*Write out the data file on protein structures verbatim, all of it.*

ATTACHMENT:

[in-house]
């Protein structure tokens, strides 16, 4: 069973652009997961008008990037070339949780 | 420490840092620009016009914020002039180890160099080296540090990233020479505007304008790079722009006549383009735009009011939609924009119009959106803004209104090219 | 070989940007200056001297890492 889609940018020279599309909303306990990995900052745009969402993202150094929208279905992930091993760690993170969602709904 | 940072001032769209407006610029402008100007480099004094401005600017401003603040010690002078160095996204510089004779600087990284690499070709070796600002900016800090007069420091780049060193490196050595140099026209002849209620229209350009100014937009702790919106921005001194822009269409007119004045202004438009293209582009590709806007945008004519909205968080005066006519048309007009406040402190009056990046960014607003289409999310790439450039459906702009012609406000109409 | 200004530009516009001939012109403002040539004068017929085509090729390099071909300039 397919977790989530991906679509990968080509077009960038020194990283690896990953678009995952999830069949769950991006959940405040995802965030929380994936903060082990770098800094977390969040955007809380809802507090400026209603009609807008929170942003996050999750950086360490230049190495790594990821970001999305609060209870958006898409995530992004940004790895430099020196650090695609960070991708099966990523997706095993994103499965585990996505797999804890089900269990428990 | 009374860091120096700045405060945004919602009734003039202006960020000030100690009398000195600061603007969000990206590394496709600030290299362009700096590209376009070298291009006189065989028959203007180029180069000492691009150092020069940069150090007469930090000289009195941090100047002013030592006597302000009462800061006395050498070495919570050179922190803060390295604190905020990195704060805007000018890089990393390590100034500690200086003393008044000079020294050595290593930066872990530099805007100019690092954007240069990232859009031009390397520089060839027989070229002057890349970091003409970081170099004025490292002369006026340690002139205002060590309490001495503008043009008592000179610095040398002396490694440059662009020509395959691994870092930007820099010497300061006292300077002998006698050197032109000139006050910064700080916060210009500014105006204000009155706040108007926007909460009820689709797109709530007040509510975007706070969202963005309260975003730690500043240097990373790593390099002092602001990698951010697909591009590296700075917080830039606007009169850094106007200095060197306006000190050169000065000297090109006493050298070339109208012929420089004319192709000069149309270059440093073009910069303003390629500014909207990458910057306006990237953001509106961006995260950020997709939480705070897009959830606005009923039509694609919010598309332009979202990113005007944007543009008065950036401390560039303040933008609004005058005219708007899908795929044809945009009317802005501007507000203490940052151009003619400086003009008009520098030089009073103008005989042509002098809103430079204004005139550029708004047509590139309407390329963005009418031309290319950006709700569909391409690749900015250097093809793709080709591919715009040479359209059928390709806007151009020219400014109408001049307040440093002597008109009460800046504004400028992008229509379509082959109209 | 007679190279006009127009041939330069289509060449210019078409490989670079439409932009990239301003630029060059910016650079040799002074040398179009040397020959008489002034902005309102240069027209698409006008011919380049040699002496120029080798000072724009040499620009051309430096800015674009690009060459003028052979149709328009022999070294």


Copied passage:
[in-house]
């Protein structure tokens, strides 16, 4: 069973652009997961008008990037070339949780 | 420490840092620009016009914020002039180890160099080296540090990233020479505007304008790079722009006549383009735009009011939609924009119009959106803004209104090219 | 070989940007200056001297890492 889609940018020279599309909303306990990995900052745009969402993202150094929208279905992930091993760690993170969602709904 | 940072001032769209407006610029402008100007480099004094401005600017401003603040010690002078160095996204510089004779600087990284690499070709070796600002900016800090007069420091780049060193490196050595140099026209002849209620229209350009100014937009702790919106921005001194822009269409007119004045202004438009293209582009590709806007945008004519909205968080005066006519048309007009406040402190009056990046960014607003289409999310790439450039459906702009012609406000109409 | 200004530009516009001939012109403002040539004068017929085509090729390099071909300039 397919977790989530991906679509990968080509077009960038020194990283690896990953678009995952999830069949769950991006959940405040995802965030929380994936903060082990770098800094977390969040955007809380809802507090400026209603009609807008929170942003996050999750950086360490230049190495790594990821970001999305609060209870958006898409995530992004940004790895430099020196650090695609960070991708099966990523997706095993994103499965585990996505797999804890089900269990428990 | 009374860091120096700045405060945004919602009734003039202006960020000030100690009398000195600061603007969000990206590394496709600030290299362009700096590209376009070298291009006189065989028959203007180029180069000492691009150092020069940069150090007469930090000289009195941090100047002013030592006597302000009462800061006395050498070495919570050179922190803060390295604190905020990195704060805007000018890089990393390590100034500690200086003393008044000079020294050595290593930066872990530099805007100019690092954007240069990232859009031009390397520089060839027989070229002057890349970091003409970081170099004025490292002369006026340690002139205002060590309490001495503008043009008592000179610095040398002396490694440059662009020509395959691994870092930007820099010497300061006292300077002998006698050197032109000139006050910064700080916060210009500014105006204000009155706040108007926007909460009820689709797109709530007040509510975007706070969202963005309260975003730690500043240097990373790593390099002092602001990698951010697909591009590296700075917080830039606007009169850094106007200095060197306006000190050169000065000297090109006493050298070339109208012929420089004319192709000069149309270059440093073009910069303003390629500014909207990458910057306006990237953001509106961006995260950020997709939480705070897009959830606005009923039509694609919010598309332009979202990113005007944007543009008065950036401390560039303040933008609004005058005219708007899908795929044809945009009317802005501007507000203490940052151009003619400086003009008009520098030089009073103008005989042509002098809103430079204004005139550029708004047509590139309407390329963005009418031309290319950006709700569909391409690749900015250097093809793709080709591919715009040479359209059928390709806007151009020219400014109408001049307040440093002597008109009460800046504004400028992008229509379509082959109209 | 007679190279006009127009041939330069289509060449210019078409490989670079439409932009990239301003630029060059910016650079040799002074040398179009040397020959008489002034902005309102240069027209698409006008011919380049040699002496120029080798000072724009040499620009051309430096800015674009690009060459003028052979149709328009022999070294």